Remember when marketing tracking seemed clever and cool? You browsed an online retail site and when you moved on to your favorite news site, for example, it was populated with all the products you had just seen.
But now, you may feel market profiling is invasive and annoying…
In a Privacy and Information Sharing study, released by the Pew Research Center in January, many participants expressed concerns about the safety and security of their personal data due to the continuous stream of high-profile data breaches. Further, they voiced anger about the overwhelming number of unsolicited emails, junk mail, phone calls, customized ads or other contacts that inevitably occur when they agree to share some information about themselves, according to the study.
Some accept the loss of privacy as a tradeoff that they are willing to take in light of the advantages modern technologies like GPS and the internet of things offer. Others are hopeful that technological and legal solutions can be found to resolve privacy concerns.
One of the most disturbing aspects of privacy issues to many of the focus group participants is how hard it is to get information about what data is collected about them, uncertainty about who is collecting the data — and how it will be used.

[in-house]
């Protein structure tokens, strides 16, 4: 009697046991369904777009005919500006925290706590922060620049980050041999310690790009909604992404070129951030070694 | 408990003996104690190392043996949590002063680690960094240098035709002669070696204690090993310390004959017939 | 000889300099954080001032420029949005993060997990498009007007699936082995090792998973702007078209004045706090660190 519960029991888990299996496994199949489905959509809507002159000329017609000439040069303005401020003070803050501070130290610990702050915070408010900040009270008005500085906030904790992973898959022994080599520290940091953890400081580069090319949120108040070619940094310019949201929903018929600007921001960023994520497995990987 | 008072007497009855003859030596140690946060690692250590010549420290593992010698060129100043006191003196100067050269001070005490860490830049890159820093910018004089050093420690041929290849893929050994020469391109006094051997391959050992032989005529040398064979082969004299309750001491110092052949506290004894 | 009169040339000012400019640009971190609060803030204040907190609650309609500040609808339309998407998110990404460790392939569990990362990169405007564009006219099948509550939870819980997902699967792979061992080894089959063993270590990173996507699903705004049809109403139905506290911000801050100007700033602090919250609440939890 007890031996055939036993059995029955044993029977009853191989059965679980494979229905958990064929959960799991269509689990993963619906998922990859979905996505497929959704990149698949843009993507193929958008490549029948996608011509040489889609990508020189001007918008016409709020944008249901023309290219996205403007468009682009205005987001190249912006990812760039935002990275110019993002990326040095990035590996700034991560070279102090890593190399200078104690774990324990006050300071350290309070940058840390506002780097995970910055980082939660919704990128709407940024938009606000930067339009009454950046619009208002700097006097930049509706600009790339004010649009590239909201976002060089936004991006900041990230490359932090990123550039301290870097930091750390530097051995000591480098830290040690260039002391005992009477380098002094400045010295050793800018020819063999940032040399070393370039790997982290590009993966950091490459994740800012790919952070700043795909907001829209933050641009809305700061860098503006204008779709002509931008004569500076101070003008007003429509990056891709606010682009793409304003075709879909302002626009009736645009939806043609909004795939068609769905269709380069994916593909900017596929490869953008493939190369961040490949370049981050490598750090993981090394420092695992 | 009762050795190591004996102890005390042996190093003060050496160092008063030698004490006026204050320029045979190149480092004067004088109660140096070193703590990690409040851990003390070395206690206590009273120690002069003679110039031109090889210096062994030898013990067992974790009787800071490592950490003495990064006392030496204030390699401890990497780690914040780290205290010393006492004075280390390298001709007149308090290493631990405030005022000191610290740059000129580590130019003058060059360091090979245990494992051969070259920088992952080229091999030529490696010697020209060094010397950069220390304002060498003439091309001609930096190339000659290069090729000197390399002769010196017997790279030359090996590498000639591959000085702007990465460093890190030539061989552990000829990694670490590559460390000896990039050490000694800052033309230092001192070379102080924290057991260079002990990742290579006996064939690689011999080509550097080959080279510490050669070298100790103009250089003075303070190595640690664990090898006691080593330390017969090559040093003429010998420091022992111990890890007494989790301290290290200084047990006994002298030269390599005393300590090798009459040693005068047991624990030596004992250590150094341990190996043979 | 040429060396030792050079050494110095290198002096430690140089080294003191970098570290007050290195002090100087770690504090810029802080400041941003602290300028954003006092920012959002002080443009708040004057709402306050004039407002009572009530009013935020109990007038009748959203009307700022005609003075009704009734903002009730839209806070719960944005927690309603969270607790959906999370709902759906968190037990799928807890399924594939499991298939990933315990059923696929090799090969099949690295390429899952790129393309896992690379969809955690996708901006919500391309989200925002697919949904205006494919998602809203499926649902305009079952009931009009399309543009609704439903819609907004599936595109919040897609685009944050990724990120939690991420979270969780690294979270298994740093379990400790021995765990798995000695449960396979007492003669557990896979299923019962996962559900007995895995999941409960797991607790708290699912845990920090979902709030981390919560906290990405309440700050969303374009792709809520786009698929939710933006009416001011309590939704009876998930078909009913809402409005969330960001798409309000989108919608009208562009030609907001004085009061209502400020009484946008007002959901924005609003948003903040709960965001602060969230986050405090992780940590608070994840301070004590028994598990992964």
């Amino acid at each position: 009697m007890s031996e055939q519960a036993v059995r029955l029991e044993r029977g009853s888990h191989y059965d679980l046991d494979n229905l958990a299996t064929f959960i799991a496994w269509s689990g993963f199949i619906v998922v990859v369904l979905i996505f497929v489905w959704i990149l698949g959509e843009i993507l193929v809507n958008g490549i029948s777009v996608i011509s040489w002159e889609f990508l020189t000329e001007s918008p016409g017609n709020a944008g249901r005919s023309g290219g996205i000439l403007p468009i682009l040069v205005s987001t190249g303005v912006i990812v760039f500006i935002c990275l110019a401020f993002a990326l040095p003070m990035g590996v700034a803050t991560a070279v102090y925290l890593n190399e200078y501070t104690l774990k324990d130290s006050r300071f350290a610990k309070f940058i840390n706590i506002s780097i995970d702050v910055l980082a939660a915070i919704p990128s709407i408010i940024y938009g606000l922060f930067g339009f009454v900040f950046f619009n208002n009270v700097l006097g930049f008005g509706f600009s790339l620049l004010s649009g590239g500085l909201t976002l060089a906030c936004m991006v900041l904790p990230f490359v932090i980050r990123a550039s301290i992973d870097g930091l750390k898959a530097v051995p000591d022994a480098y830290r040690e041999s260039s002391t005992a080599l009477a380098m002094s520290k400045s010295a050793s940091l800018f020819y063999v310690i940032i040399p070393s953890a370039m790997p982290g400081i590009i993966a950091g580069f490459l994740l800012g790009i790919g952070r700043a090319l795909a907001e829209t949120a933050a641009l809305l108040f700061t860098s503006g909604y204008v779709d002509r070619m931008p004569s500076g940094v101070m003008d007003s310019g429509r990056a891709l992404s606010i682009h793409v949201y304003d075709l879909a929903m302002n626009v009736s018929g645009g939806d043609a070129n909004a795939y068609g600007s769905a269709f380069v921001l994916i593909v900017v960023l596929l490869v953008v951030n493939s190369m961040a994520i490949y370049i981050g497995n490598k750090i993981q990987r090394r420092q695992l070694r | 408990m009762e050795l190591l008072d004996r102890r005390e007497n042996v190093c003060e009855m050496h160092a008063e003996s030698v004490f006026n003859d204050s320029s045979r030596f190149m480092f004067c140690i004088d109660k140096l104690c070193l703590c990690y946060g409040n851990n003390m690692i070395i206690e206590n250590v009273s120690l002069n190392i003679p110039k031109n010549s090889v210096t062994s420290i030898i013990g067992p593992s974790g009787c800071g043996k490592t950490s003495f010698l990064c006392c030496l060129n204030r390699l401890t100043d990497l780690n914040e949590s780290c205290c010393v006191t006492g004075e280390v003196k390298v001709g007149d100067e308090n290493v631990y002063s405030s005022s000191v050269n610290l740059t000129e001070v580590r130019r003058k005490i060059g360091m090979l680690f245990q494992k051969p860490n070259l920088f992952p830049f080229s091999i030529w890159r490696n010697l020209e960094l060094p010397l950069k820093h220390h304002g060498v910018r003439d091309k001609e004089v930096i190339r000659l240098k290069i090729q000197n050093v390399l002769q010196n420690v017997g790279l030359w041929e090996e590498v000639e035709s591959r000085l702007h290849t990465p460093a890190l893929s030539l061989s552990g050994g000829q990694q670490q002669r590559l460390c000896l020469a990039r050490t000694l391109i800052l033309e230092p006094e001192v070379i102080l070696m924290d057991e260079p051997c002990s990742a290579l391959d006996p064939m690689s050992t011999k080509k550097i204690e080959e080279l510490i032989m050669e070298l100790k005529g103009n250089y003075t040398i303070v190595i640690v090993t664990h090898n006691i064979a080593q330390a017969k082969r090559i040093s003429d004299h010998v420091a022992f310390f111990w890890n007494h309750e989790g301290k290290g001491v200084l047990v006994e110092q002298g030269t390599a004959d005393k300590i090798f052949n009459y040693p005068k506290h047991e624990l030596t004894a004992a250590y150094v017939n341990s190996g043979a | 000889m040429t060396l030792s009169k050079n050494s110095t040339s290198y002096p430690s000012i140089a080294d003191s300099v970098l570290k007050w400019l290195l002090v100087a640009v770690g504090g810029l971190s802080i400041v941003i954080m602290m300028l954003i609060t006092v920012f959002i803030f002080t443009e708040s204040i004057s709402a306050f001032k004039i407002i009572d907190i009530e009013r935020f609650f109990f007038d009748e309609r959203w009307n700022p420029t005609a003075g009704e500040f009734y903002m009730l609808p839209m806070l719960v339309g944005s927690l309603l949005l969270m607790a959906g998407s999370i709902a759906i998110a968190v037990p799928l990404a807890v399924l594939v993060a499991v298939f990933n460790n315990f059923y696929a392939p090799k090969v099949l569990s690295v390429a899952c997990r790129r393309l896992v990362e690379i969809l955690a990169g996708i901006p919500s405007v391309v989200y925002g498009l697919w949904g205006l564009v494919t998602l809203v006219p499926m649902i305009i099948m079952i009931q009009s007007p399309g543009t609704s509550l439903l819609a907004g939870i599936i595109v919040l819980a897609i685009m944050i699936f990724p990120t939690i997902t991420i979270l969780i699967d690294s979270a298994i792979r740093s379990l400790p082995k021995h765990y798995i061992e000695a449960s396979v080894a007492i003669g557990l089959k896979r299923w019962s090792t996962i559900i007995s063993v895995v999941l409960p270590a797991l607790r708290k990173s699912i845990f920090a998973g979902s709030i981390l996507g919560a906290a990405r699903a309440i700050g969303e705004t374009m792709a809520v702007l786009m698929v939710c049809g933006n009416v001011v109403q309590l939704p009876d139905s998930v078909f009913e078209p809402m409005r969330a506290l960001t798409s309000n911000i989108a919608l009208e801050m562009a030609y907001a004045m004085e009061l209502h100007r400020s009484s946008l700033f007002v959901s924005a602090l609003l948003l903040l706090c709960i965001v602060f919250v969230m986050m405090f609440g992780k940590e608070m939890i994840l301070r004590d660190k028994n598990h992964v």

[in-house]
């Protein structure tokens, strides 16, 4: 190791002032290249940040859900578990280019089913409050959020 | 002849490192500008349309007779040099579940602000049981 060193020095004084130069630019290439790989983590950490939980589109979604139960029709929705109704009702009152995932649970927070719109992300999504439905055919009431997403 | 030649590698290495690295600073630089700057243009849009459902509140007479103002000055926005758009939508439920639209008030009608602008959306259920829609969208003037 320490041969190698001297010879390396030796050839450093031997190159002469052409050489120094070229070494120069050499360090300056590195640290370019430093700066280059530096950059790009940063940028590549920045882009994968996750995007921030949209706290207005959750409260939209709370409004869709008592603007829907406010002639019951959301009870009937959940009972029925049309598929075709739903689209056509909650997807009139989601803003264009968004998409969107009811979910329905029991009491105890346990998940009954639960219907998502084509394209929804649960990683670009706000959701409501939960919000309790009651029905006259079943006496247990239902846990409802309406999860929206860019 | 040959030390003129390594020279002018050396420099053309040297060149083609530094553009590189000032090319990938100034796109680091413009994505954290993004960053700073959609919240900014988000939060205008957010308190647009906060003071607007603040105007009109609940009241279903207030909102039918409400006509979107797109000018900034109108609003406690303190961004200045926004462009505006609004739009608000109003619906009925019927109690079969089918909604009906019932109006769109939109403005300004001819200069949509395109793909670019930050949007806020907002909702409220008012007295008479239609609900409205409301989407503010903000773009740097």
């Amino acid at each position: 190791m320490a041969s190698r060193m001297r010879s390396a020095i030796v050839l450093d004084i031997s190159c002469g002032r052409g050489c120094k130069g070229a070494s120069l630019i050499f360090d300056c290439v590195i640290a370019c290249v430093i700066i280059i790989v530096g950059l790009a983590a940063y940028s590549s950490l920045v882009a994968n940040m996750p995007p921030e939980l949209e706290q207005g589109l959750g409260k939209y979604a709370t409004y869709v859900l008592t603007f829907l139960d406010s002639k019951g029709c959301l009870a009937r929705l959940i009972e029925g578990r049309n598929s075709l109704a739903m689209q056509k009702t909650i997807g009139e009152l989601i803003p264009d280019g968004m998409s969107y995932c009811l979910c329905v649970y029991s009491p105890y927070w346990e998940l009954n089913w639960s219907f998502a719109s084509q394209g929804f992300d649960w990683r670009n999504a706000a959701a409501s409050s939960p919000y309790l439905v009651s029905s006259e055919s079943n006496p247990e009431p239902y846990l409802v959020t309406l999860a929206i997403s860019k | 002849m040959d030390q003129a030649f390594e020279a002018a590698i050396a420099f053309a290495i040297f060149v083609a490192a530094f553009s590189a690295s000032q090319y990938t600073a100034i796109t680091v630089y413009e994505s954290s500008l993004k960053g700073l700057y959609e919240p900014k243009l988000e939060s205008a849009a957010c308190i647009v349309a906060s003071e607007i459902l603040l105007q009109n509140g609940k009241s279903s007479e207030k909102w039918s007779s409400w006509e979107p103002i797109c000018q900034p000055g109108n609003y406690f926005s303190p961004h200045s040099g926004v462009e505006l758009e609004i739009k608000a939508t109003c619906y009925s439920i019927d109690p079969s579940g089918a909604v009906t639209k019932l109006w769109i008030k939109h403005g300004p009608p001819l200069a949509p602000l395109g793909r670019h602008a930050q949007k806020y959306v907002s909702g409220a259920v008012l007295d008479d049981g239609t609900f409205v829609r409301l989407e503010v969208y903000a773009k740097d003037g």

Not surprisingly, many participants believe that the concept of personal privacy is quickly slipping away from American culture. Many cited the frightening trend toward increased surveillance and data capture and big data analytics.
Many participants also said they think younger Americans are not as sensitive about personal privacy and that this will shape how the value of personal privacy is viewed in the future.
The issue of personal privacy is a discussion ripe for debate, and I urge you to think about your views and rights on what may be the topic of our time.
In this issue of CHIPS, Department of the Navy and other privacy experts discuss how the department protects your privacy, how you can protect your privacy on mobile devices, and in daily social media exchanges and business transactions, and unhappily, how to report identity theft.
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Sharon Anderson is the CHIPS senior editor. She can be reached at firstname.lastname@example.org.